FFCRA: Emergency Paid Sick Leave Act
Robert Clayton "Clay" Roesch April 2, 2020
What is The Emergency Paid Sick Leave Act (“E-PSLA”)
The Families First Coronavirus Response Act signed into law by President Trump on March 18, 2020, contains a number of provisions, with four in particular that have an immediate impact on employers and employees. In this article, we explain some of the legal implications of the Emergency Paid Sick Leave Act.
The Emergency Paid Sick Leave Act (“E-PSLA”) provides paid sick leave for certain employees for specified scenarios related to COVID-19. Just like E-FMLA, the E-PSLA goes into effect on April 1, 2020, and expires on December 31, 2020.
Who Is Covered?
Although “covered employer” under the E-PSLA is not clearly defined, it applies to private employers with fewer than 500 employees and public entities with at least one employee. The new law appears to exclude larger employers with 500 or more employees. Likewise, it also appears to apply to individuals acting on behalf of employers (e.g., supervisors, managers, owners, etc.).
Employees are entitled to paid sick leave under the E-PSLA for the following six reasons:
The employee is subject to a federal, state, or local quarantine or isolation order related to COVID-19.
The employee has been advised by a health care provider to self-quarantine due to concerns related to COVID-19.
The employee is experiencing symptoms of COVID-19 and seeking a medical diagnosis.
The employee is caring for an individual who is subject to a quarantine/isolation order of who has been advised to self-quarantine due to COVID-19 concerns.
The employee is caring for a son or daughter of such employee if the school or place of care of the son or daughter (as defined by FMLA) has been closed, or the childcare provider of such son or daughter is unavailable, due to COVID-19 precautions.
The employee is experiencing any other substantially similar condition specified by the Secretary of Health and Human Services in consultation with the Secretary of the Treasury and Secretary of Labor.
How Much Paid Sick Leave Must an Employer Provide?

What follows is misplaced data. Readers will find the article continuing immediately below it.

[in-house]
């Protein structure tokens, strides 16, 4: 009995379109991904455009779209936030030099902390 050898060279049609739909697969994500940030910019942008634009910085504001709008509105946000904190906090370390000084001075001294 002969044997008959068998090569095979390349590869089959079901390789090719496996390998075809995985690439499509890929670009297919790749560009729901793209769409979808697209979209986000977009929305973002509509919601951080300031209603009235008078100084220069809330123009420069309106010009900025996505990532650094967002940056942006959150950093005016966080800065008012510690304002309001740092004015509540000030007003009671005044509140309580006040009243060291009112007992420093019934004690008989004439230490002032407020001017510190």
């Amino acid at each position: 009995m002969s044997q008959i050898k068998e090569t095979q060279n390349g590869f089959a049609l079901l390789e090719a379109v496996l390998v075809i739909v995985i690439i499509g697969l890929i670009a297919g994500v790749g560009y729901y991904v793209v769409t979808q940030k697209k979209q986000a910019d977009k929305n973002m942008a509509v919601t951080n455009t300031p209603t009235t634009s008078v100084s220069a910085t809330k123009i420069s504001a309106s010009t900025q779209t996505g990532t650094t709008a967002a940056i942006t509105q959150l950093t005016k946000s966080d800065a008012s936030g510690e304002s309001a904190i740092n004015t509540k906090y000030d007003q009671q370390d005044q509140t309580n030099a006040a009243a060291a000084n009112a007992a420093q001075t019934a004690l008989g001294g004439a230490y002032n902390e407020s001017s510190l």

Full-time employees are entitled to 80 hours of paid sick leave at their full rate of compensation for qualifying reasons (1), (2), and (3) provided above. For qualifying reasons (4), (5), and (6) listed above, a full-time employee is entitled to 80 hours of paid sick leave at two-thirds their rate of pay.
Part-time employees are entitled to payment equal to the average number of hours they worked over a two-week period. Note that the E-PSLA as is does not identify which two-week period the employer must use in this calculation. The Department of Labor is tasked with issuing guidelines on this matter within 15 days after enactment of the new law.
Paid sick leave is capped at $511 per day and $5,110 total per employee for use under qualifying reasons (1), (2), and (3); and capped at $200 per day and $2,000 total per employee for use under qualifying reasons (4), (5), and (6). The E-PSLA requires paid sick leave in addition to the employer’s existing paid leave policy, but any unused paid sick leave under E-PSLA does not carry over after December 31, 2020. Likewise, it does not have to be paid out upon separation of employment. The E-PSLA does not permit employers to substitute any prior paid leave they may have provided employees for COVID-19 related reasons. Moreover, employers must allow the employees to use E-PSLA paid sick leave before they use any remaining accrued paid leave that the employer provides.
Other Important Considerations
Emergency paid sick leave under the E-PSLA shall be available immediately to employees regardless of how long the employee has been employed by the employer.
The Secretary of Labor will issue a model notice regarding employee rights under the E-PSLA within seven (7) days after enactment. Employers must post this notice in a conspicuous place where notices to employees are customarily posted.
Again, under the E-PSLA, The Secretary of Labor reserved the authority to issue regulations exempting small businesses with fewer than 50 employees when the imposition of the Act’s requirements would jeopardize the viability of the business as a going concern. To date, no further elaboration on this exemption has been made. It is possible that the Secretary of Labor will issue guidance regarding this exemption prior to April 2, 2020. But currently the application of this exemption is undetermined
Employers may not take adverse action against an employee who takes leave under the Act or files a complaint relating to the Act (the expected anti-retaliation provision).
Employers who violate the E-PSLA shall be considered to have failed to provide minimum wages under the Fair Labor Standards Act (“FLSA”) and are subject to the same penalties.
For the latest updates on the Emergency Unemployment Insurance Stabilization Act, contact our employment law team for information. To see other legal updates that are occurring from COVID-19, visit our resources page HERE. To see our other FFCRA blogs visit here:
View our other FFCRA Blogs Here:
Families First Coronavirus Response Act: Emergency Family and Medical Leave Expansion Act
FFCRA Emergency Unemployment Insurance Stabilization Act
Authors: Dillon McColgan & Clay Roesch